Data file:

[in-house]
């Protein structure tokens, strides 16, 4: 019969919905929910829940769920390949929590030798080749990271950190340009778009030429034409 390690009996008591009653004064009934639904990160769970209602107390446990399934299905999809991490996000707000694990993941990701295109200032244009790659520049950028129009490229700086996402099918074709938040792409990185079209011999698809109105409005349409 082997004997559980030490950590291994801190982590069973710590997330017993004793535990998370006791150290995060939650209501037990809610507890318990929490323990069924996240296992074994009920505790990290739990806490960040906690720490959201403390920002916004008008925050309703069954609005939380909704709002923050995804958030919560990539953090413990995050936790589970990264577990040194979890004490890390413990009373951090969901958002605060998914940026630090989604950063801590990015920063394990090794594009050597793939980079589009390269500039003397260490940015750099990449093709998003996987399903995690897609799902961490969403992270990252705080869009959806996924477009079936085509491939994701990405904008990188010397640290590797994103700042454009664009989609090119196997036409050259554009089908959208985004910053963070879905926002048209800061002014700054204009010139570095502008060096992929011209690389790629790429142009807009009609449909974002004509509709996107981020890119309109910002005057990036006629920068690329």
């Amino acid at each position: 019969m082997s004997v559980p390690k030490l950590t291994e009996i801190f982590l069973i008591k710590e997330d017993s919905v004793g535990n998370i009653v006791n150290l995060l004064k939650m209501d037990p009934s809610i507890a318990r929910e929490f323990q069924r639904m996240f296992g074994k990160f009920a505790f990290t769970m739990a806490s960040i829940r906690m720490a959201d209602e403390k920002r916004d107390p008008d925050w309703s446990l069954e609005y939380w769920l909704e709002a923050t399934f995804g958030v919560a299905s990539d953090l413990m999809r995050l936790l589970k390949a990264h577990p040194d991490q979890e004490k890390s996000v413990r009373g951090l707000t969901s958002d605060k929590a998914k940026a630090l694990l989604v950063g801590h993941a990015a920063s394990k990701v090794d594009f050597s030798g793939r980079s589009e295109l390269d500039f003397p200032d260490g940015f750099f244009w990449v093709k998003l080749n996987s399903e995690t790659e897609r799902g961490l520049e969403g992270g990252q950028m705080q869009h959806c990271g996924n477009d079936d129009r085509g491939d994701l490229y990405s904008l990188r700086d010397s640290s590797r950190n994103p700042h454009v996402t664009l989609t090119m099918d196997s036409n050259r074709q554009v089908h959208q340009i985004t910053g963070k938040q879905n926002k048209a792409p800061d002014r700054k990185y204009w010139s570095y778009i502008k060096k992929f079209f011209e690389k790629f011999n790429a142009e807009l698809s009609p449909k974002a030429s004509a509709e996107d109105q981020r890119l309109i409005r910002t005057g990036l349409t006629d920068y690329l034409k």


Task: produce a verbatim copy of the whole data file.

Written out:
[in-house]
């Protein structure tokens, strides 16, 4: 019969919905929910829940769920390949929590030798080749990271950190340009778009030429034409 390690009996008591009653004064009934639904990160769970209602107390446990399934299905999809991490996000707000694990993941990701295109200032244009790659520049950028129009490229700086996402099918074709938040792409990185079209011999698809109105409005349409 082997004997559980030490950590291994801190982590069973710590997330017993004793535990998370006791150290995060939650209501037990809610507890318990929490323990069924996240296992074994009920505790990290739990806490960040906690720490959201403390920002916004008008925050309703069954609005939380909704709002923050995804958030919560990539953090413990995050936790589970990264577990040194979890004490890390413990009373951090969901958002605060998914940026630090989604950063801590990015920063394990090794594009050597793939980079589009390269500039003397260490940015750099990449093709998003996987399903995690897609799902961490969403992270990252705080869009959806996924477009079936085509491939994701990405904008990188010397640290590797994103700042454009664009989609090119196997036409050259554009089908959208985004910053963070879905926002048209800061002014700054204009010139570095502008060096992929011209690389790629790429142009807009009609449909974002004509509709996107981020890119309109910002005057990036006629920068690329």
């Amino acid at each position: 019969m082997s004997v559980p390690k030490l950590t291994e009996i801190f982590l069973i008591k710590e997330d017993s919905v004793g535990n998370i009653v006791n150290l995060l004064k939650m209501d037990p009934s809610i507890a318990r929910e929490f323990q069924r639904m996240f296992g074994k990160f009920a505790f990290t769970m739990a806490s960040i829940r906690m720490a959201d209602e403390k920002r916004d107390p008008d925050w309703s446990l069954e609005y939380w769920l909704e709002a923050t399934f995804g958030v919560a299905s990539d953090l413990m999809r995050l936790l589970k390949a990264h577990p040194d991490q979890e004490k890390s996000v413990r009373g951090l707000t969901s958002d605060k929590a998914k940026a630090l694990l989604v950063g801590h993941a990015a920063s394990k990701v090794d594009f050597s030798g793939r980079s589009e295109l390269d500039f003397p200032d260490g940015f750099f244009w990449v093709k998003l080749n996987s399903e995690t790659e897609r799902g961490l520049e969403g992270g990252q950028m705080q869009h959806c990271g996924n477009d079936d129009r085509g491939d994701l490229y990405s904008l990188r700086d010397s640290s590797r950190n994103p700042h454009v996402t664009l989609t090119m099918d196997s036409n050259r074709q554009v089908h959208q340009i985004t910053g963070k938040q879905n926002k048209a792409p800061d002014r700054k990185y204009w010139s570095y778009i502008k060096k992929f079209f011209e690389k790629f011999n790429a142009e807009l698809s009609p449909k974002a030429s004509a509709e996107d109105q981020r890119l309109i409005r910002t005057g990036l349409t006629d920068y690329l034409k």